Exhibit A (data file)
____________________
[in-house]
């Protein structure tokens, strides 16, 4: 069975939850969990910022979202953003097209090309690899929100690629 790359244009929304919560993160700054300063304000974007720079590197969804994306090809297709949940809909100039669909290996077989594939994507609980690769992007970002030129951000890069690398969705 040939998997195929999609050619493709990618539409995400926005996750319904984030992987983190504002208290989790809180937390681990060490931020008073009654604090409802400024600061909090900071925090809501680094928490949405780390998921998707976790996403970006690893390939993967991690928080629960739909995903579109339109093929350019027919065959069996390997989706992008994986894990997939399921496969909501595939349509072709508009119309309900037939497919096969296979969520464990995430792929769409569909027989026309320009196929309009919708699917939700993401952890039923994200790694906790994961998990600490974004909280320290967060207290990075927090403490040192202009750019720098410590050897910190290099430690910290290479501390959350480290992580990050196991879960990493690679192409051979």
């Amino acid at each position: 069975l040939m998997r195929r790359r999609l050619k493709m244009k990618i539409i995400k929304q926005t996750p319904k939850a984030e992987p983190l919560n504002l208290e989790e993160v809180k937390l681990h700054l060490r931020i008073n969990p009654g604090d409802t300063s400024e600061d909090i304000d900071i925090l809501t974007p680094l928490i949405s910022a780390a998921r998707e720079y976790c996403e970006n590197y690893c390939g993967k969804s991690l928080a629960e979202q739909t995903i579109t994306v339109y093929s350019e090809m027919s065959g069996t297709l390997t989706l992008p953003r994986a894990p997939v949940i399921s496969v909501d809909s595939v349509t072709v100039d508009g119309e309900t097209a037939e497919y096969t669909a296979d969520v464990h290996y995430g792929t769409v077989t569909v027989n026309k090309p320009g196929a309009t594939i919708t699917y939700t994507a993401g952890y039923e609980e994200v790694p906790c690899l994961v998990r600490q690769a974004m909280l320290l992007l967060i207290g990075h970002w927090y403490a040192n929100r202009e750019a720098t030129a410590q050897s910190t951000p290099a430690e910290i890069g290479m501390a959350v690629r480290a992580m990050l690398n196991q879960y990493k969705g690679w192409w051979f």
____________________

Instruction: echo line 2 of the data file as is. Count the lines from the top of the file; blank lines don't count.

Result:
């Protein structure tokens, strides 16, 4: 069975939850969990910022979202953003097209090309690899929100690629 790359244009929304919560993160700054300063304000974007720079590197969804994306090809297709949940809909100039669909290996077989594939994507609980690769992007970002030129951000890069690398969705 040939998997195929999609050619493709990618539409995400926005996750319904984030992987983190504002208290989790809180937390681990060490931020008073009654604090409802400024600061909090900071925090809501680094928490949405780390998921998707976790996403970006690893390939993967991690928080629960739909995903579109339109093929350019027919065959069996390997989706992008994986894990997939399921496969909501595939349509072709508009119309309900037939497919096969296979969520464990995430792929769409569909027989026309320009196929309009919708699917939700993401952890039923994200790694906790994961998990600490974004909280320290967060207290990075927090403490040192202009750019720098410590050897910190290099430690910290290479501390959350480290992580990050196991879960990493690679192409051979």